‘Cleared’ Dlomo gets top spy boss job

2013-08-03 00:00

CAPE TOWN — South Africa’s top spy bosses have been appointed by President Jacob Zuma and State Security Minister Siyabonga Cwele.

Former acting director-general and adviser to the State Security Agency (SSA) Dennis Dlomo was appointed intelligence co-ordinator at the National Intelligence Co-ordination Committee (Nicoc).

Dhlomo, who is also known for his close links to Zuma, was investigated for alleged corruption involving R45 million.

He was appointed acting director-general of the SSA last year in spite of an investigation into him by the KwaZulu-Natal treasury.

He had initially resigned from the KZN’s Social Development department after an internal audit found that he had interfered in tender procedures.

It found that Dhlomo had awarded tenders worth R45 million and was accused of accepting a bribe of R1 million for a tender.

The audit recommended that the case be referred to the Special Investigating Unit.

David Maynier, DA MP, had in June asked that Dhlomo’s appointment be investigated.

Faith Radebe, inspector-general of intelligence, replied to Maynier in January that the investigation had been completed and had found nothing irregular in Dhlomo’s appointment.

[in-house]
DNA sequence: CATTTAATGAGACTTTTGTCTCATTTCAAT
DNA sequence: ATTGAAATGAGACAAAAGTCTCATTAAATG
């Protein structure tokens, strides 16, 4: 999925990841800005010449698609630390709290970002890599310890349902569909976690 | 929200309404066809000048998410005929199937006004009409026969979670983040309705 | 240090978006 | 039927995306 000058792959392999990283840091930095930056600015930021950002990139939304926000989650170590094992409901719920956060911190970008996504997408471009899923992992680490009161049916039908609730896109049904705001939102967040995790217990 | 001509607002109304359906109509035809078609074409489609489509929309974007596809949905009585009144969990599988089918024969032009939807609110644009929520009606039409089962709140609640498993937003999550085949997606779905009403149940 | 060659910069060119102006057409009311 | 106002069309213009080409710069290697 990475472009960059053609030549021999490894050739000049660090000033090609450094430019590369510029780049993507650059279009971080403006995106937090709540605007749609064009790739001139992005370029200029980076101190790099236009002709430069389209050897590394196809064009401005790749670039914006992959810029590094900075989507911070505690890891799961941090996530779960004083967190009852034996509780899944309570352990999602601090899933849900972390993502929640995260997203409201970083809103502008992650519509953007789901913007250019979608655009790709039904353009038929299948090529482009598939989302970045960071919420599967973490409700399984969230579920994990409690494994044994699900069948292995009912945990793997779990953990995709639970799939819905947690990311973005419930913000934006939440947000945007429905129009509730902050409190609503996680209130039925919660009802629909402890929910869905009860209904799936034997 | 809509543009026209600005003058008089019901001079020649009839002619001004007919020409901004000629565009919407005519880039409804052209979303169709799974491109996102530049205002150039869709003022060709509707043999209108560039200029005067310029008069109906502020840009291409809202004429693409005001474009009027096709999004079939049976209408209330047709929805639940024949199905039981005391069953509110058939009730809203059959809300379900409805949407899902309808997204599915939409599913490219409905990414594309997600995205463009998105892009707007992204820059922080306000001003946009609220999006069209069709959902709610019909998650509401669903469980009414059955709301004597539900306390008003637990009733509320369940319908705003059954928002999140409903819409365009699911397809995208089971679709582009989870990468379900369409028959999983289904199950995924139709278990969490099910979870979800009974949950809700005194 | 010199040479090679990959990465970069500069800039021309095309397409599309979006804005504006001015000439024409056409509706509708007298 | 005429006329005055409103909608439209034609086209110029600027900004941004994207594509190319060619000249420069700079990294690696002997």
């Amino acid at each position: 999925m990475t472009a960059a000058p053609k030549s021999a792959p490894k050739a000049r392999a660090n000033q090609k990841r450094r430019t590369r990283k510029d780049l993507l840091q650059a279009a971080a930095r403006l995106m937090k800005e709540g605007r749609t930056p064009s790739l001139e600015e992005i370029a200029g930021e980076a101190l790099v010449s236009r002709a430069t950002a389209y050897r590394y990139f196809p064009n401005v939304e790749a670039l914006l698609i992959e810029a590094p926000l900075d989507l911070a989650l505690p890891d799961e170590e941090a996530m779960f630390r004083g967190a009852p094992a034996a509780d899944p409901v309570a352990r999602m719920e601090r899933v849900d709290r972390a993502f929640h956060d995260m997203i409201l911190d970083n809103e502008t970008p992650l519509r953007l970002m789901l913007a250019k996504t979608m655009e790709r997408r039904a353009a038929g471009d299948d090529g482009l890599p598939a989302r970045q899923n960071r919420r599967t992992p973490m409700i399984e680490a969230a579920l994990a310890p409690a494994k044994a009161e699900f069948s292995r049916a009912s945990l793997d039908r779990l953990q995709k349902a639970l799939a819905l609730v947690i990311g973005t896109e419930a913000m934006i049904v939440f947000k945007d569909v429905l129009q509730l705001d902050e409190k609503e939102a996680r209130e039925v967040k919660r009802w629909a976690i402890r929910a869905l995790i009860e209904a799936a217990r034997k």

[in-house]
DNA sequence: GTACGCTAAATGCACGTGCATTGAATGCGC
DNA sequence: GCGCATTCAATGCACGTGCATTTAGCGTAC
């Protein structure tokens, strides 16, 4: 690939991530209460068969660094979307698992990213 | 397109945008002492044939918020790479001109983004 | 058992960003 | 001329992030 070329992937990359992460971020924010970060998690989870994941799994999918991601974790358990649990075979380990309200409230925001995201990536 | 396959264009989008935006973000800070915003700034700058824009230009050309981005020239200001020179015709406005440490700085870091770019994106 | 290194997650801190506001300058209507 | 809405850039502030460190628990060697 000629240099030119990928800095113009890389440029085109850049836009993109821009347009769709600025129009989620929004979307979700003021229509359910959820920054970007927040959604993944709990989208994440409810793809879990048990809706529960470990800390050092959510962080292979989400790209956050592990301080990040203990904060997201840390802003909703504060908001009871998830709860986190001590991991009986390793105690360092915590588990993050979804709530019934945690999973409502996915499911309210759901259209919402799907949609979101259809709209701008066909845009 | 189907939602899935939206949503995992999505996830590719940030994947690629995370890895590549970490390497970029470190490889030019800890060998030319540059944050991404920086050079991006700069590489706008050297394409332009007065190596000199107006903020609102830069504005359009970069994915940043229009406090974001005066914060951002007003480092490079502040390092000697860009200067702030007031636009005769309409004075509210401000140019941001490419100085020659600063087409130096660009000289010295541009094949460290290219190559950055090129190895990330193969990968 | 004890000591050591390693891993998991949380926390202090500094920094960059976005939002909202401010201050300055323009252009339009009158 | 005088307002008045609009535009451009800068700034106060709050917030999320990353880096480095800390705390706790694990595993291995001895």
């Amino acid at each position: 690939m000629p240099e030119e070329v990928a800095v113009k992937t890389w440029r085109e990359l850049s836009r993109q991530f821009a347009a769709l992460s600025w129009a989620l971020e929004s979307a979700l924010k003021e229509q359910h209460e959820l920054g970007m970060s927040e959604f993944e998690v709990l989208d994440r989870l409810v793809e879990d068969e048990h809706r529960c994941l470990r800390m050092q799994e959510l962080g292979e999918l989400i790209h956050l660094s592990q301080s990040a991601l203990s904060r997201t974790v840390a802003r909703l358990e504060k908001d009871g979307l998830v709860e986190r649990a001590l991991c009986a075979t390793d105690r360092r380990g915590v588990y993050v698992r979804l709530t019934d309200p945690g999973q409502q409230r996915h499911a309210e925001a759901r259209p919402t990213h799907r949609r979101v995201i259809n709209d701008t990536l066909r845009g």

Cwele said seven other appointments included:

•Ambassador to Egypt Gladys Sonto Kudjoe as SSA director-general;

• Acting director in the foreign branch Simon Ntombela as director of the domestic branch of the SSA; and

• Dr Batandwa Siswana as director of the foreign branch of the SSA.

Siswana is currently chief operations officer in the presidency.and cabinet’s deputy secretary.

Other appointments in the domestic branch of the SSA included Nozuko Bam and Thulani Dlomo as deputy directors-general for domestic collection and counter-intelligence respectively.

In the foreign branch, Joyce Mashele was appointed deputy director-general for collection, Africa, while Matshidiso Mhlambo was appointed deputy director-general for the rest of the world.

Cwele said none of the new appointees had criminal records.

“All of them still have valid security clearances. All due processes and selection procedures were followed,” he said.

The new appointments followed a transformation project of the country’s intelligence, announced in 2009, Cwele said.

All the appointments were made without the posts being advertised and it appears no other candidates were considered.

When asked about the transparency of the appointments Cwele said that posts were not advertised because of security reasons.

There were no intelligence agencies in the world that advertised vacancies, he said.

The government said on its news website that the appointments were made public to help dispel the perceptions of secrecy surrounding the SSA.

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